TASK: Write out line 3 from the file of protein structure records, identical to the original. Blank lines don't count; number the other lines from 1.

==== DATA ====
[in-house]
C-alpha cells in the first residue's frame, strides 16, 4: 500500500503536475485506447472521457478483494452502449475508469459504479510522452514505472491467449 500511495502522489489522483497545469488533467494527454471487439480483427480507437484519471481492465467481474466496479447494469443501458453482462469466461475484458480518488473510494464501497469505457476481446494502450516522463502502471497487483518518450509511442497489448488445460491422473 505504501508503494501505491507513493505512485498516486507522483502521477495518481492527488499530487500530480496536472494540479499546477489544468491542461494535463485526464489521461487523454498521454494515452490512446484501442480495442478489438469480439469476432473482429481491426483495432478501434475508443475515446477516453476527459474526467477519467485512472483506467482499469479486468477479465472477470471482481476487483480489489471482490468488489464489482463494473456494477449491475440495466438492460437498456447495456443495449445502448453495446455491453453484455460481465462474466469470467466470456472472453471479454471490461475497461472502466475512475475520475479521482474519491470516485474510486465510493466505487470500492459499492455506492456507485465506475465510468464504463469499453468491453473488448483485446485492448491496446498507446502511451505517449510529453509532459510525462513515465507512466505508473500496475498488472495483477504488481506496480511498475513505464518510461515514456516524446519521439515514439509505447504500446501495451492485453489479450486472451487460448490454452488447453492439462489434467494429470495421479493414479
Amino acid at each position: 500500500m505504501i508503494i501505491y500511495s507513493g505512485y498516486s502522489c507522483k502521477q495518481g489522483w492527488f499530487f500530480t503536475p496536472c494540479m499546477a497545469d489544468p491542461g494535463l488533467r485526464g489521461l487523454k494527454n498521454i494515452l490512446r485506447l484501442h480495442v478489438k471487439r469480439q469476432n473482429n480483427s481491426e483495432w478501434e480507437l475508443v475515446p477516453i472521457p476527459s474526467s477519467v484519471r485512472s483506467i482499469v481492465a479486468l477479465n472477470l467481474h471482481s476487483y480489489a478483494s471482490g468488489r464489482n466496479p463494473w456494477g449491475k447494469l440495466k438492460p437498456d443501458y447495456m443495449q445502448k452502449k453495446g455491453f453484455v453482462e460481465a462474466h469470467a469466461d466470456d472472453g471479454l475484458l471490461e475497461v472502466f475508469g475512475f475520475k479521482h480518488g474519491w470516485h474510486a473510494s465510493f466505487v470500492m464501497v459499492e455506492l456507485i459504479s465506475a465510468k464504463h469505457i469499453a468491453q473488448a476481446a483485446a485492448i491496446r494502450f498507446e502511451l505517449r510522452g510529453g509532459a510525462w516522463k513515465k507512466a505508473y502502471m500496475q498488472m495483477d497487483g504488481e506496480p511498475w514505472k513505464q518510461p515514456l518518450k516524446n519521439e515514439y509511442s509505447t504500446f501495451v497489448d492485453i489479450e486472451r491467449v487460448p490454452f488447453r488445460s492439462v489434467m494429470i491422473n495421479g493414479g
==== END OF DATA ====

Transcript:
Amino acid at each position: 500500500m505504501i508503494i501505491y500511495s507513493g505512485y498516486s502522489c507522483k502521477q495518481g489522483w492527488f499530487f500530480t503536475p496536472c494540479m499546477a497545469d489544468p491542461g494535463l488533467r485526464g489521461l487523454k494527454n498521454i494515452l490512446r485506447l484501442h480495442v478489438k471487439r469480439q469476432n473482429n480483427s481491426e483495432w478501434e480507437l475508443v475515446p477516453i472521457p476527459s474526467s477519467v484519471r485512472s483506467i482499469v481492465a479486468l477479465n472477470l467481474h471482481s476487483y480489489a478483494s471482490g468488489r464489482n466496479p463494473w456494477g449491475k447494469l440495466k438492460p437498456d443501458y447495456m443495449q445502448k452502449k453495446g455491453f453484455v453482462e460481465a462474466h469470467a469466461d466470456d472472453g471479454l475484458l471490461e475497461v472502466f475508469g475512475f475520475k479521482h480518488g474519491w470516485h474510486a473510494s465510493f466505487v470500492m464501497v459499492e455506492l456507485i459504479s465506475a465510468k464504463h469505457i469499453a468491453q473488448a476481446a483485446a485492448i491496446r494502450f498507446e502511451l505517449r510522452g510529453g509532459a510525462w516522463k513515465k507512466a505508473y502502471m500496475q498488472m495483477d497487483g504488481e506496480p511498475w514505472k513505464q518510461p515514456l518518450k516524446n519521439e515514439y509511442s509505447t504500446f501495451v497489448d492485453i489479450e486472451r491467449v487460448p490454452f488447453r488445460s492439462v489434467m494429470i491422473n495421479g493414479g